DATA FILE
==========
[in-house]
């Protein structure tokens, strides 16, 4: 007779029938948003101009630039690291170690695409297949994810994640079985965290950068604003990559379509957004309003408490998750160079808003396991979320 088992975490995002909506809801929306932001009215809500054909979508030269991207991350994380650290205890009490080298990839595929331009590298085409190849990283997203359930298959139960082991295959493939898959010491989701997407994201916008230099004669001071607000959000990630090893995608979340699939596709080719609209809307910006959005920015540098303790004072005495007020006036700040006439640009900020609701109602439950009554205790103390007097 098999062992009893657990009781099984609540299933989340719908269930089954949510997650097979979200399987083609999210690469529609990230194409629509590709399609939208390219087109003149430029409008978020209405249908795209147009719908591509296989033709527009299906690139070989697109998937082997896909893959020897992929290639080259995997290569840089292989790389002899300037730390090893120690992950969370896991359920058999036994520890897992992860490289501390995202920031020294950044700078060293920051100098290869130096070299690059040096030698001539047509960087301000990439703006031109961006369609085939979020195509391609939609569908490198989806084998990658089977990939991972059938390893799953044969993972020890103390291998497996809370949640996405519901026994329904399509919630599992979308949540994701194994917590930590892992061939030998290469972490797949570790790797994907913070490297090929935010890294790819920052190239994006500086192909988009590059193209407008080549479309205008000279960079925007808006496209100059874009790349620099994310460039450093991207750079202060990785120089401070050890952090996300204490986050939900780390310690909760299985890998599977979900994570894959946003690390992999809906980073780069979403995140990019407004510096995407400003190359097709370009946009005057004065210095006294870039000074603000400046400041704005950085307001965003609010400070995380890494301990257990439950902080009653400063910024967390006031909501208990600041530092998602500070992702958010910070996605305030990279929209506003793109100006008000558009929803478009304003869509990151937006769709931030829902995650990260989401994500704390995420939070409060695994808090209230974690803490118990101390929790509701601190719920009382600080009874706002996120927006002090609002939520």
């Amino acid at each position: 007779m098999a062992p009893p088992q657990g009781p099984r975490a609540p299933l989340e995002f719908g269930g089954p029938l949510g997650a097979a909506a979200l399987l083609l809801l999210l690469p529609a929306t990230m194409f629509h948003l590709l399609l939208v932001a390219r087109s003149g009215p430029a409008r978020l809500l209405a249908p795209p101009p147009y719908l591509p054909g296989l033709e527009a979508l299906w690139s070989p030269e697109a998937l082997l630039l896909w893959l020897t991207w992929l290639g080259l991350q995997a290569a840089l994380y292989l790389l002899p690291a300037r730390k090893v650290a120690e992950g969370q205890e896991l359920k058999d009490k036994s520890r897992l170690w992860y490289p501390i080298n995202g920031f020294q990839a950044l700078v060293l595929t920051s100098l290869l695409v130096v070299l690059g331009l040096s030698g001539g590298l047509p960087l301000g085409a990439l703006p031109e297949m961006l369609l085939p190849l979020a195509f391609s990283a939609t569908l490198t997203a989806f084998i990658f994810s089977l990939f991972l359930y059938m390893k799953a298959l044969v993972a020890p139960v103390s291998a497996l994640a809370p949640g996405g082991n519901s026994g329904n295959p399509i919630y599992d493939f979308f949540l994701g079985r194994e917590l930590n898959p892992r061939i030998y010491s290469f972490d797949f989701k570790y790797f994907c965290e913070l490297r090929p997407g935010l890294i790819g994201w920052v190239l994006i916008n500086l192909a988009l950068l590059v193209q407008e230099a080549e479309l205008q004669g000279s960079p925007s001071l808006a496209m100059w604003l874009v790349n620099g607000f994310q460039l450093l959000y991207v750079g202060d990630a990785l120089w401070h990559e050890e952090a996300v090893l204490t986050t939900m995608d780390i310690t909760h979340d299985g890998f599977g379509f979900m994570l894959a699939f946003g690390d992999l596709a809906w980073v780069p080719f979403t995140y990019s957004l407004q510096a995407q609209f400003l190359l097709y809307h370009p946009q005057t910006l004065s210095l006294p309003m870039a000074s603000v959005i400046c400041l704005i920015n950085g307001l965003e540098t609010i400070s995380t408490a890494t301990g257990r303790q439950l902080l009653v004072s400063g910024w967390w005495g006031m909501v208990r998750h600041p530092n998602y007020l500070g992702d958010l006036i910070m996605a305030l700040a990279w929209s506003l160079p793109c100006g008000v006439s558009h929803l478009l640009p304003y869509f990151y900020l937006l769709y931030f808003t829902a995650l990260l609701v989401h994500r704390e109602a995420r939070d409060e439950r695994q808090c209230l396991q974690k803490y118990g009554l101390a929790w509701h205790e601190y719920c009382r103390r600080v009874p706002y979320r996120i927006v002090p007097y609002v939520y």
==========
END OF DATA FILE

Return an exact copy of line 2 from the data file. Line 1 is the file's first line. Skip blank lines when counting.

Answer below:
């Protein structure tokens, strides 16, 4: 007779029938948003101009630039690291170690695409297949994810994640079985965290950068604003990559379509957004309003408490998750160079808003396991979320 088992975490995002909506809801929306932001009215809500054909979508030269991207991350994380650290205890009490080298990839595929331009590298085409190849990283997203359930298959139960082991295959493939898959010491989701997407994201916008230099004669001071607000959000990630090893995608979340699939596709080719609209809307910006959005920015540098303790004072005495007020006036700040006439640009900020609701109602439950009554205790103390007097 098999062992009893657990009781099984609540299933989340719908269930089954949510997650097979979200399987083609999210690469529609990230194409629509590709399609939208390219087109003149430029409008978020209405249908795209147009719908591509296989033709527009299906690139070989697109998937082997896909893959020897992929290639080259995997290569840089292989790389002899300037730390090893120690992950969370896991359920058999036994520890897992992860490289501390995202920031020294950044700078060293920051100098290869130096070299690059040096030698001539047509960087301000990439703006031109961006369609085939979020195509391609939609569908490198989806084998990658089977990939991972059938390893799953044969993972020890103390291998497996809370949640996405519901026994329904399509919630599992979308949540994701194994917590930590892992061939030998290469972490797949570790790797994907913070490297090929935010890294790819920052190239994006500086192909988009590059193209407008080549479309205008000279960079925007808006496209100059874009790349620099994310460039450093991207750079202060990785120089401070050890952090996300204490986050939900780390310690909760299985890998599977979900994570894959946003690390992999809906980073780069979403995140990019407004510096995407400003190359097709370009946009005057004065210095006294870039000074603000400046400041704005950085307001965003609010400070995380890494301990257990439950902080009653400063910024967390006031909501208990600041530092998602500070992702958010910070996605305030990279929209506003793109100006008000558009929803478009304003869509990151937006769709931030829902995650990260989401994500704390995420939070409060695994808090209230974690803490118990101390929790509701601190719920009382600080009874706002996120927006002090609002939520």